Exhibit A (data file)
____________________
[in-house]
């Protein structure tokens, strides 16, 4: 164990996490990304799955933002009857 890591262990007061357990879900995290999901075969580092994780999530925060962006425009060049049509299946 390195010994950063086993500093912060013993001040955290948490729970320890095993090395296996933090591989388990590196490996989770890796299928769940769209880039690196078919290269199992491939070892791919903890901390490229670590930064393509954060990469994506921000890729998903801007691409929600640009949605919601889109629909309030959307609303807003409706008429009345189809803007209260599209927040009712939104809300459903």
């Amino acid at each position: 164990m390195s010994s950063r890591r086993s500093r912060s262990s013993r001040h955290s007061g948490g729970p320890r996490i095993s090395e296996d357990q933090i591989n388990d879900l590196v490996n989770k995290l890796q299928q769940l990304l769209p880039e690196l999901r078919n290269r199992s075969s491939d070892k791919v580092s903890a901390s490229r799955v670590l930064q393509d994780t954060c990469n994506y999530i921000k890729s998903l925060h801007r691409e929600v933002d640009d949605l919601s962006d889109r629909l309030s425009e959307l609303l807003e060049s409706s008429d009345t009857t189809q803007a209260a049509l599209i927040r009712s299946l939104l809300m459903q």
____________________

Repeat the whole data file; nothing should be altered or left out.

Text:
[in-house]
């Protein structure tokens, strides 16, 4: 164990996490990304799955933002009857 890591262990007061357990879900995290999901075969580092994780999530925060962006425009060049049509299946 390195010994950063086993500093912060013993001040955290948490729970320890095993090395296996933090591989388990590196490996989770890796299928769940769209880039690196078919290269199992491939070892791919903890901390490229670590930064393509954060990469994506921000890729998903801007691409929600640009949605919601889109629909309030959307609303807003409706008429009345189809803007209260599209927040009712939104809300459903």
């Amino acid at each position: 164990m390195s010994s950063r890591r086993s500093r912060s262990s013993r001040h955290s007061g948490g729970p320890r996490i095993s090395e296996d357990q933090i591989n388990d879900l590196v490996n989770k995290l890796q299928q769940l990304l769209p880039e690196l999901r078919n290269r199992s075969s491939d070892k791919v580092s903890a901390s490229r799955v670590l930064q393509d994780t954060c990469n994506y999530i921000k890729s998903l925060h801007r691409e929600v933002d640009d949605l919601s962006d889109r629909l309030s425009e959307l609303l807003e060049s409706s008429d009345t009857t189809q803007a209260a049509l599209i927040r009712s299946l939104l809300m459903q």